Grocery shopping: Does ‘in date’ and ‘out of date’ really matter?
“When in doubt, throw it out!” used to be a familiar slogan, but if we’re trying to reduce food waste, we should be aware of what the dates on food products actually mean.
Remember – dates on food apply to QUALITY and not to food safety and these items are not necessarily an “expiration date.”
- A “Best if Used By/Before” indicates when a product will be of best flavor or quality. It is not a purchase or safety date.
- A “Sell-By” date tells the store how long to display the product for sale for inventory management. It is not a safety date.
- A “Use-By” date is the last date recommended for the use of the product while at peak quality. It is not a safety date except for when used on infant formula.
How to check products in your pantry, refrigerator and freezer:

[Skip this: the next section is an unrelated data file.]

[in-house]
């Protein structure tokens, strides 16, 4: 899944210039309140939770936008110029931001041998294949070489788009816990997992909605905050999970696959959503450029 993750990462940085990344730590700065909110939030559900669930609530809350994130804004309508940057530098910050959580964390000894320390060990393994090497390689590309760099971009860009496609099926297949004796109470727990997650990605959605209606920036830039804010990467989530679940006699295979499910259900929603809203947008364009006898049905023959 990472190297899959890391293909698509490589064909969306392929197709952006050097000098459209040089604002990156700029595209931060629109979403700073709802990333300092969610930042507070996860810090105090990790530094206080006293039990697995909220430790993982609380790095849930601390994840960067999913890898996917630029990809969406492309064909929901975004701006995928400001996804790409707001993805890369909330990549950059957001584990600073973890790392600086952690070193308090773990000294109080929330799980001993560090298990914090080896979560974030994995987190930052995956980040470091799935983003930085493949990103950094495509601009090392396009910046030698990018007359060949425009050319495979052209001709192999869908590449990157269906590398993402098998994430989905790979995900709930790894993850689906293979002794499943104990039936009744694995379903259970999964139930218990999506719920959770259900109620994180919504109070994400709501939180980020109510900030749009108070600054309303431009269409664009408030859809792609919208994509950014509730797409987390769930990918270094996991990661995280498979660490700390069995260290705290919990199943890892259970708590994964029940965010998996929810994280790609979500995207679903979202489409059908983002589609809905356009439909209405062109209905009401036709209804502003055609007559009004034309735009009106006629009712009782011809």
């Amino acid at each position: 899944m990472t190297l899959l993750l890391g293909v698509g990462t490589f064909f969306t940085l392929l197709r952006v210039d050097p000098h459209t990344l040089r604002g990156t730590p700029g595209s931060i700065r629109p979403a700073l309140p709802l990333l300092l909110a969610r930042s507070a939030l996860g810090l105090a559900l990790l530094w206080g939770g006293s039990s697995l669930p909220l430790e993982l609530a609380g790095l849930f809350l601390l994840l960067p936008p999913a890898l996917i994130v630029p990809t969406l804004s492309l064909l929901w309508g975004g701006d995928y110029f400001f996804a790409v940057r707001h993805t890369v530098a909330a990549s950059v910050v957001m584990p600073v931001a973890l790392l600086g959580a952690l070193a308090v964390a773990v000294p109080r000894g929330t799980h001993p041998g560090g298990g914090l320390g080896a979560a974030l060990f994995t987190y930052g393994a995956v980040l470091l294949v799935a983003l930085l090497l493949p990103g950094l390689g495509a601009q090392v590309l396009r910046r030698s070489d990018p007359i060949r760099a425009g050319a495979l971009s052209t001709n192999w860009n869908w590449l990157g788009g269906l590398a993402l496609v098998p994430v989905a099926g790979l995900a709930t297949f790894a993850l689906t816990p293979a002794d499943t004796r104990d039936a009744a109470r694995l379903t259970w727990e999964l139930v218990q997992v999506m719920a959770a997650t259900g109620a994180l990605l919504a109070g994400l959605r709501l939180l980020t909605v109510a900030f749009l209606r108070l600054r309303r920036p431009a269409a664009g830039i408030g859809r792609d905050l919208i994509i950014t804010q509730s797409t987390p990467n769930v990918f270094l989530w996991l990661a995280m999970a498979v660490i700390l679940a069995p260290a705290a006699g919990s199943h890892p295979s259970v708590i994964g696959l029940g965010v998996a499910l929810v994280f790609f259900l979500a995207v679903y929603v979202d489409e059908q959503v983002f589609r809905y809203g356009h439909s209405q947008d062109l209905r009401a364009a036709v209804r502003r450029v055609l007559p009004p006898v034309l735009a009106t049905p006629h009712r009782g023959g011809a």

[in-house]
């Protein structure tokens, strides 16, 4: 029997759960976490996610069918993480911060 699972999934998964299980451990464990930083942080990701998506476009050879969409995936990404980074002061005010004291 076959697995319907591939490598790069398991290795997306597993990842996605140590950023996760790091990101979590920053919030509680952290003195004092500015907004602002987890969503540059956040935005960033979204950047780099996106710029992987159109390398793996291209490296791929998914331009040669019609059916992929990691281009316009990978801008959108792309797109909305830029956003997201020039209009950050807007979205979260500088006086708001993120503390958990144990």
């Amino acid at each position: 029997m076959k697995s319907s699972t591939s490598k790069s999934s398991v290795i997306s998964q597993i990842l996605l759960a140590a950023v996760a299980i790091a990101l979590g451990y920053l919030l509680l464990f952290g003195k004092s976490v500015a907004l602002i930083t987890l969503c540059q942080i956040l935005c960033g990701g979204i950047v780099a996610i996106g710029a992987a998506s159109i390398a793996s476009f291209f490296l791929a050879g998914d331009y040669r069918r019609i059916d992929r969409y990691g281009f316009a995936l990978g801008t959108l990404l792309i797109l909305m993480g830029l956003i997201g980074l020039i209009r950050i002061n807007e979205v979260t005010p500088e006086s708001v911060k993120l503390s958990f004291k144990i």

1. Check the dates on the packages.
2. Are any of the packages open? This may mean the ingredients have been compromised even if they are within the “use by” date. Open boxes or containers of grains and cereals stored in a pantry are often subject to insects.
3. Are cans intact and without punctures, rust or bulging seams? If any of these issues are visible the item should be discarded regardless of the date.
4. Check your dried herbs and spices. Open the lid or container and take a whiff. Can you smell the herb or spices? If not, take a pinch between two fingers and rub them together. If you can still smell the herbs and spices they are still good to use. If there is little or no smell it’s time to replace them.
5. Is there visible ice coating frozen items? Does it appear as though they have melted and refrozen. Are packages still sealed? Frozen items can last the longest but if air or moisture gets in to the package the taste, color and quality will be affected by freezer burn.
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